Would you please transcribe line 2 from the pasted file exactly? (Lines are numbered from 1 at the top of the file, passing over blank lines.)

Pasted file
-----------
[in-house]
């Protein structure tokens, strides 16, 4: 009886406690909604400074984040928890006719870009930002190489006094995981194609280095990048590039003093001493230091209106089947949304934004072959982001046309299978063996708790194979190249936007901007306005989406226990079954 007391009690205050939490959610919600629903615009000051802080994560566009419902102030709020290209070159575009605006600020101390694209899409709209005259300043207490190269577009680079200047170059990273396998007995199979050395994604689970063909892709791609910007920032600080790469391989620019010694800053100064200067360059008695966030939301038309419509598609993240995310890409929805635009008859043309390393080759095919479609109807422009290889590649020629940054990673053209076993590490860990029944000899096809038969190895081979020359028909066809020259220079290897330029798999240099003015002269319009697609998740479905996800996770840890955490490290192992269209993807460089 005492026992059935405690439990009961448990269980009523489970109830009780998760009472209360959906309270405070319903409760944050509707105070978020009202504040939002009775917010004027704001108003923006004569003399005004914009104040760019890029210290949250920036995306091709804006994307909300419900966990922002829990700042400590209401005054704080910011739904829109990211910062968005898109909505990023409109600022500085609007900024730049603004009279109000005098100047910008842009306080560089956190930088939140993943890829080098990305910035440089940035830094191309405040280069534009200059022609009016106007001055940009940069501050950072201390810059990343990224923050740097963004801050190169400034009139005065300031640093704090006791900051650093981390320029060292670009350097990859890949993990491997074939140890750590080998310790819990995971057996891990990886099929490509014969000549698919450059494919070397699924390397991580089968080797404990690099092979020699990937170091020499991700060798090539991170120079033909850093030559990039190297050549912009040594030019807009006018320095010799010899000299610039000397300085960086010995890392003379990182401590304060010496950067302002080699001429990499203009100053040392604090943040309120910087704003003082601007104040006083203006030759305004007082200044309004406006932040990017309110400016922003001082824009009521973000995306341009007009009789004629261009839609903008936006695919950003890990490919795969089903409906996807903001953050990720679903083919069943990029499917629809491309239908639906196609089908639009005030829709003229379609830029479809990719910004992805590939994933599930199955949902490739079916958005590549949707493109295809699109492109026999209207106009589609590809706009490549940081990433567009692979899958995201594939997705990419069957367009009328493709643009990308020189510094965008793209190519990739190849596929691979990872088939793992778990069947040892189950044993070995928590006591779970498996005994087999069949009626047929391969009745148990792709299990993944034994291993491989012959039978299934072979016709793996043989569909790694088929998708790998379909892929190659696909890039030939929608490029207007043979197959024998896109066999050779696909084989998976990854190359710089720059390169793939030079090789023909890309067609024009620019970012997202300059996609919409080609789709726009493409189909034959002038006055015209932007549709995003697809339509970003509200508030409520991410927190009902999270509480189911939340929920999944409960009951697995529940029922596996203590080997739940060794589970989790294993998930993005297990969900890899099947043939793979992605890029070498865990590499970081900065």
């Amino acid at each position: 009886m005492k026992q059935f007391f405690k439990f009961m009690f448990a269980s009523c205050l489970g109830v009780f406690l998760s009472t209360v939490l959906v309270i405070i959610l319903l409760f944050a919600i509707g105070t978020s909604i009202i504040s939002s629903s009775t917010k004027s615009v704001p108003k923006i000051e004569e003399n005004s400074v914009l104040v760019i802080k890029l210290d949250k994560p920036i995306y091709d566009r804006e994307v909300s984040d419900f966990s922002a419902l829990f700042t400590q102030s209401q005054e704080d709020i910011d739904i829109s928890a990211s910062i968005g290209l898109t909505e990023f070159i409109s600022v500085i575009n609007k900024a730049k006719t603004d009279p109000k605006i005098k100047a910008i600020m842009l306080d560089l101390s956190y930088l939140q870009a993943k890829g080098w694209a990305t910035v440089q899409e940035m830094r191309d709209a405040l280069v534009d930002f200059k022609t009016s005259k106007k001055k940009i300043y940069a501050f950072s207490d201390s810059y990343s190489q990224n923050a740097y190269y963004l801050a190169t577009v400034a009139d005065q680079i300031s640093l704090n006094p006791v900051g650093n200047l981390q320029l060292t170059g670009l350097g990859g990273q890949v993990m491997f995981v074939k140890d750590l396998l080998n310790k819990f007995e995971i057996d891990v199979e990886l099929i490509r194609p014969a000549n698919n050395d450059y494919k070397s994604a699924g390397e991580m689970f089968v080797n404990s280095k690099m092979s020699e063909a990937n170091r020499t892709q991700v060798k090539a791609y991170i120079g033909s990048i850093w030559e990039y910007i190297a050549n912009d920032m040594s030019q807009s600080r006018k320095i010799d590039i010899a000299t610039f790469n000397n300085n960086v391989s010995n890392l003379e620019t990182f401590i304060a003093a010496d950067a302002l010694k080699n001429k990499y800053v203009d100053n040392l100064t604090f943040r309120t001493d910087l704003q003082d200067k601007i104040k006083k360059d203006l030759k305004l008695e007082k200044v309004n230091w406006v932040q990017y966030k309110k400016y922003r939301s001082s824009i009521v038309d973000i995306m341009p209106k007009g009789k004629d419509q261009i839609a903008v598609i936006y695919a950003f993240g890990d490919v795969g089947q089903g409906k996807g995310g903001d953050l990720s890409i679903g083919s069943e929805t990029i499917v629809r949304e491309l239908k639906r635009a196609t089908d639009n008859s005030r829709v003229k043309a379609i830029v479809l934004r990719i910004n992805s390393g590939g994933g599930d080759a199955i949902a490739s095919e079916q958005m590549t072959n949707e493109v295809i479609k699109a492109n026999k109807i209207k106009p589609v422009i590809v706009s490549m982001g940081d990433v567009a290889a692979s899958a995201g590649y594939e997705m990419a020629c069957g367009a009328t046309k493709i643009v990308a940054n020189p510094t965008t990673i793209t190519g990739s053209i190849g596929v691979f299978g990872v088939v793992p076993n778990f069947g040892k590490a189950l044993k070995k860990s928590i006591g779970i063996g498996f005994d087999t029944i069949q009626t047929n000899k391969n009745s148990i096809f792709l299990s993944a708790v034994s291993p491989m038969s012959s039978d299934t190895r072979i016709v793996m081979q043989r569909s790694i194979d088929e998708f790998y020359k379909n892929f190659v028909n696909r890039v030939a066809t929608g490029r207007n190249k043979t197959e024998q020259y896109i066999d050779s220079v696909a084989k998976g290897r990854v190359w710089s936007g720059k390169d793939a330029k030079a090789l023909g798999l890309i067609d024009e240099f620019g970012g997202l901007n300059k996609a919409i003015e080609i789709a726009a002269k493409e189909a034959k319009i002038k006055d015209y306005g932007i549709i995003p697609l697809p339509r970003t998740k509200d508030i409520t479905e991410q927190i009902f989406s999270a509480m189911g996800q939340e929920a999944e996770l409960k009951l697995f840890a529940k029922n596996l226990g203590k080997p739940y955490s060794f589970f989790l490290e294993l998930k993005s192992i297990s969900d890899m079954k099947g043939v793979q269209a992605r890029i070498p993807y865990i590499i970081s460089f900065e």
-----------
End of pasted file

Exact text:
């Protein structure tokens, strides 16, 4: 009886406690909604400074984040928890006719870009930002190489006094995981194609280095990048590039003093001493230091209106089947949304934004072959982001046309299978063996708790194979190249936007901007306005989406226990079954 007391009690205050939490959610919600629903615009000051802080994560566009419902102030709020290209070159575009605006600020101390694209899409709209005259300043207490190269577009680079200047170059990273396998007995199979050395994604689970063909892709791609910007920032600080790469391989620019010694800053100064200067360059008695966030939301038309419509598609993240995310890409929805635009008859043309390393080759095919479609109807422009290889590649020629940054990673053209076993590490860990029944000899096809038969190895081979020359028909066809020259220079290897330029798999240099003015002269319009697609998740479905996800996770840890955490490290192992269209993807460089 005492026992059935405690439990009961448990269980009523489970109830009780998760009472209360959906309270405070319903409760944050509707105070978020009202504040939002009775917010004027704001108003923006004569003399005004914009104040760019890029210290949250920036995306091709804006994307909300419900966990922002829990700042400590209401005054704080910011739904829109990211910062968005898109909505990023409109600022500085609007900024730049603004009279109000005098100047910008842009306080560089956190930088939140993943890829080098990305910035440089940035830094191309405040280069534009200059022609009016106007001055940009940069501050950072201390810059990343990224923050740097963004801050190169400034009139005065300031640093704090006791900051650093981390320029060292670009350097990859890949993990491997074939140890750590080998310790819990995971057996891990990886099929490509014969000549698919450059494919070397699924390397991580089968080797404990690099092979020699990937170091020499991700060798090539991170120079033909850093030559990039190297050549912009040594030019807009006018320095010799010899000299610039000397300085960086010995890392003379990182401590304060010496950067302002080699001429990499203009100053040392604090943040309120910087704003003082601007104040006083203006030759305004007082200044309004406006932040990017309110400016922003001082824009009521973000995306341009007009009789004629261009839609903008936006695919950003890990490919795969089903409906996807903001953050990720679903083919069943990029499917629809491309239908639906196609089908639009005030829709003229379609830029479809990719910004992805590939994933599930199955949902490739079916958005590549949707493109295809699109492109026999209207106009589609590809706009490549940081990433567009692979899958995201594939997705990419069957367009009328493709643009990308020189510094965008793209190519990739190849596929691979990872088939793992778990069947040892189950044993070995928590006591779970498996005994087999069949009626047929391969009745148990792709299990993944034994291993491989012959039978299934072979016709793996043989569909790694088929998708790998379909892929190659696909890039030939929608490029207007043979197959024998896109066999050779696909084989998976990854190359710089720059390169793939030079090789023909890309067609024009620019970012997202300059996609919409080609789709726009493409189909034959002038006055015209932007549709995003697809339509970003509200508030409520991410927190009902999270509480189911939340929920999944409960009951697995529940029922596996203590080997739940060794589970989790294993998930993005297990969900890899099947043939793979992605890029070498865990590499970081900065």